So we have Kai, a freelance priestess whose job is to build lifeless idols that mimic the effects of gods, and Izza, a storyteller and leader of a band of kids who have built their own street mythology outside the supervision and control of the island's sanctioned priesthood. Local horrors are built of freedom and control, and the illusion of each in which the other hides. Characters' anxieties revolve around telling the truth or having their true face seen, accepting lies told and identities provided or rejecting both, around telling and hearing stories. The nation hovers on the blade of a knife, trying to chart an independent existence in a complicated and dangerous world.

I don't mean by all this to suggest that one must start with place first—I don't even mean that I always, or even ever, start with place alone. An idea or a character or a setting or a cool turn of phrase or whatever gets me writing is just the first stone on a multidimensional Go board, and as I continue the game (against who? I don't know her name exactly, but my adversary's patient and always grinning…) the walls and structures build and reinforce one another. But place-magic is an important corner of the board, and if I don't understand how it connects to everything else, I've at best lost myself territory, at worst created a group doomed to strangling death.

And on top of that, it's fun. Because when you ask places about their magic, you get to meet their dragons.





Full Fathom Five
Craft Sequence 3
Tor Books, July 15, 2014
Hardcover and eBook, 384 pages

Guest Blog by Max Gladstone - Place as character in the Craft Sequence - July 22, 2014
On the island of Kavekana, Kai builds gods to order, then hands them to others to maintain. Her creations aren’t conscious and lack their own wills and voices, but they accept sacrifices, and protect their worshippers from other gods—perfect vehicles for Craftsmen and Craftswomen operating in the divinely controlled Old World. When Kai sees one of her creations dying and tries to save her, she’s grievously injured—then sidelined from the business entirely, her near-suicidal rescue attempt offered up as proof of her instability. But when Kai gets tired of hearing her boss, her coworkers, and her ex-boyfriend call her crazy, and starts digging into the reasons her creations die, she uncovers a conspiracy of silence and fear—which will crush her, if Kai can't stop it first.

Full Fathom Five is the third novel set in Max Gladstone's addictive and compelling fantasy world of Three Parts Dead.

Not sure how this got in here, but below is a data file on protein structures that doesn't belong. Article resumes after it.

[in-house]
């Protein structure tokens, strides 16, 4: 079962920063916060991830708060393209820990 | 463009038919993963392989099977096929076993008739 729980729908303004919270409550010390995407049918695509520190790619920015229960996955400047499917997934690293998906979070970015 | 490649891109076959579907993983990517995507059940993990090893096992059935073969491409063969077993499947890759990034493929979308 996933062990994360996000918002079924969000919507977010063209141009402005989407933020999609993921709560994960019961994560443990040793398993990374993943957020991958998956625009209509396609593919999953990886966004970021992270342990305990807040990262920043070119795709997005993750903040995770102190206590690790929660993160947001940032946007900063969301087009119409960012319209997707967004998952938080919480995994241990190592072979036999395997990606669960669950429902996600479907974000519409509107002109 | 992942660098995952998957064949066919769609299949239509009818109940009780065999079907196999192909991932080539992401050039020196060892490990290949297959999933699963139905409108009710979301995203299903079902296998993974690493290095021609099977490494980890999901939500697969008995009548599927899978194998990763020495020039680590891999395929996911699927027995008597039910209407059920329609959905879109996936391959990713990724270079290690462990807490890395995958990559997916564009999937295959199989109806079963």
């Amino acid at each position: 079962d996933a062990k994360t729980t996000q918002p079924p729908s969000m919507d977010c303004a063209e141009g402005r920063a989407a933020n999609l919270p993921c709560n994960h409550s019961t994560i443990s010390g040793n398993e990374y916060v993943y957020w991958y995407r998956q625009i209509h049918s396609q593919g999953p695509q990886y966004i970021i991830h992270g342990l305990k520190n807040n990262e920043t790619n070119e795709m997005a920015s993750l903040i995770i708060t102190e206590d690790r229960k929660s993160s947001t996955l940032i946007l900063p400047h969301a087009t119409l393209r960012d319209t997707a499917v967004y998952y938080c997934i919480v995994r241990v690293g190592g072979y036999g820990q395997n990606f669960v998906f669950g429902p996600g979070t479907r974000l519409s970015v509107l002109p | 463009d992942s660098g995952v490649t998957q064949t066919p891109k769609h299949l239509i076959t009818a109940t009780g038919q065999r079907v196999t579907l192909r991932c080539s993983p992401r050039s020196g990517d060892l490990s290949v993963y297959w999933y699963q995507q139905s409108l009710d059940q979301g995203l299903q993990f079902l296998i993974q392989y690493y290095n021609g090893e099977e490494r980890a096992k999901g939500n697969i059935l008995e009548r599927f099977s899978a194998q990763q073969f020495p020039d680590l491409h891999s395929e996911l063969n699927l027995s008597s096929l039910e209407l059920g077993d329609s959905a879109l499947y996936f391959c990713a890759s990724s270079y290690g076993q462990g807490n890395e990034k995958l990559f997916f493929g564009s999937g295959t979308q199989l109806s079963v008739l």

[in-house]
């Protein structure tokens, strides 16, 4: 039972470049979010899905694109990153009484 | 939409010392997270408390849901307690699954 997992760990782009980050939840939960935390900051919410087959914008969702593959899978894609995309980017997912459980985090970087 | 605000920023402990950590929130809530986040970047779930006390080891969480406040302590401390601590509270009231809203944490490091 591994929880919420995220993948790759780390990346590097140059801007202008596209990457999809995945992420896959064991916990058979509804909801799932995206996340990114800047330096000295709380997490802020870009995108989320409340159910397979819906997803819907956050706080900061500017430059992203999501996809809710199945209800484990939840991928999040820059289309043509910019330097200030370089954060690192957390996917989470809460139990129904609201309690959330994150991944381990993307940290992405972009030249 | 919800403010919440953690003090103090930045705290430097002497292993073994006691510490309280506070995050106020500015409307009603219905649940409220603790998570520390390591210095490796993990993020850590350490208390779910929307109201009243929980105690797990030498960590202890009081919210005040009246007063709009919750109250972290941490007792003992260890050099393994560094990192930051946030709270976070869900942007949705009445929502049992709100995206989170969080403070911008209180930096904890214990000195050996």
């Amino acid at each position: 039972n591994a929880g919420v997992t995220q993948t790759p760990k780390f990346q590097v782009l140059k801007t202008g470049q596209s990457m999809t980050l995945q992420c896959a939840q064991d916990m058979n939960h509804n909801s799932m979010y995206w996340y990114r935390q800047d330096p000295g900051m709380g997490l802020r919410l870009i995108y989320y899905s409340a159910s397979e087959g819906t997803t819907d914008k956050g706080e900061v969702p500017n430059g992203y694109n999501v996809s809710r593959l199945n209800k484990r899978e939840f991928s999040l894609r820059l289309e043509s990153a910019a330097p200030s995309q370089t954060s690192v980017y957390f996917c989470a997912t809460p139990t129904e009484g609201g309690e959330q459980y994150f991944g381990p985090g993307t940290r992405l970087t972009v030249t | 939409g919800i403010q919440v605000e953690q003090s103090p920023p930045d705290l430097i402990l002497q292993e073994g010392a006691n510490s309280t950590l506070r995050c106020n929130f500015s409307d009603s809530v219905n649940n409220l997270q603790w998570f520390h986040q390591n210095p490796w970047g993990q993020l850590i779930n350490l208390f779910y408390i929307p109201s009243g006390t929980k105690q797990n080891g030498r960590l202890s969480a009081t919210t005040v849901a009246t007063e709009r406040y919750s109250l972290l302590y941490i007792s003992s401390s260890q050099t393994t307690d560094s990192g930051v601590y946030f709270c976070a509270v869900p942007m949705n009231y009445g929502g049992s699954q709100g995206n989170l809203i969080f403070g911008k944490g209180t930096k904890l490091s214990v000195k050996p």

Previously in the Craft Sequence

Two Serpents Rise
Craft Sequence 2
Tor Books, April 29, 2014
Trade Paperback, 352 pages
Previously released in Hardcover and eBook, October 29, 2013

Guest Blog by Max Gladstone - Place as character in the Craft Sequence - July 22, 2014
In Two Serpents Rise by Max Gladstone, shadow demons plague the city reservoir, and Red King Consolidated has sent in Caleb Altemoc—casual gambler and professional risk manager—to cleanse the water for the sixteen million people of Dresediel Lex. At the scene of the crime, Caleb finds an alluring and clever cliff runner, Crazy Mal, who easily outpaces him.

But Caleb has more than the demon infestation, Mal, or job security to worry about when he discovers that his father—the last priest of the old gods and leader of the True Quechal terrorists—has broken into his home and is wanted in connection to the attacks on the water supply.

From the beginning, Caleb and Mal are bound by lust, Craft, and chance, as both play a dangerous game where gods and people are pawns. They sleep on water, they dance in fire...and all the while the Twin Serpents slumbering beneath the earth are stirring, and they are hungry.



Three Parts Dead
Craft Sequence 1
Tor Books, 336 pages
Trade Paperback, July 23, 2013
Previously released in Hardcover and eBook, October 2, 2012

Guest Blog by Max Gladstone - Place as character in the Craft Sequence - July 22, 2014
A god has died, and it’s up to Tara, first-year associate in the international necromantic firm of Kelethres, Albrecht, and Ao, to bring Him back to life before His city falls apart.

Her client is Kos, recently deceased fire god of the city of Alt Coulumb. Without Him, the metropolis’s steam generators will shut down, its trains will cease running, and its four million citizens will riot.

Tara’s job: resurrect Kos before chaos sets in. Her only help: Abelard, a chain-smoking priest of the dead god, who’s having an understandable crisis of faith.

When Tara and Abelard discover that Kos was murdered, they have to make a case in Alt Coulumb’s courts—and their quest for the truth endangers their partnership, their lives, and Alt Coulumb’s slim hope of survival.

Set in a phenomenally built world in which justice is a collective force bestowed on a few, craftsmen fly on lightning bolts, and gargoyles can rule cities, MAX GLADSTONE's Three Parts Dead introduces readers to an ethical landscape in which the line between right and wrong blurs.





About Max

Guest Blog by Max Gladstone - Place as character in the Craft Sequence - July 22, 2014
MAX GLADSTONE went to Yale, where he wrote a short story that became a finalist in the Writers of the Future competition. He lives in Boston, Massachusetts. Full Fathom Five is his third novel.










Website  ~  Twitter @maxgladstone  ~  Goodreads



What's Up for the 2012 Debut Authors in 2013? - Part 7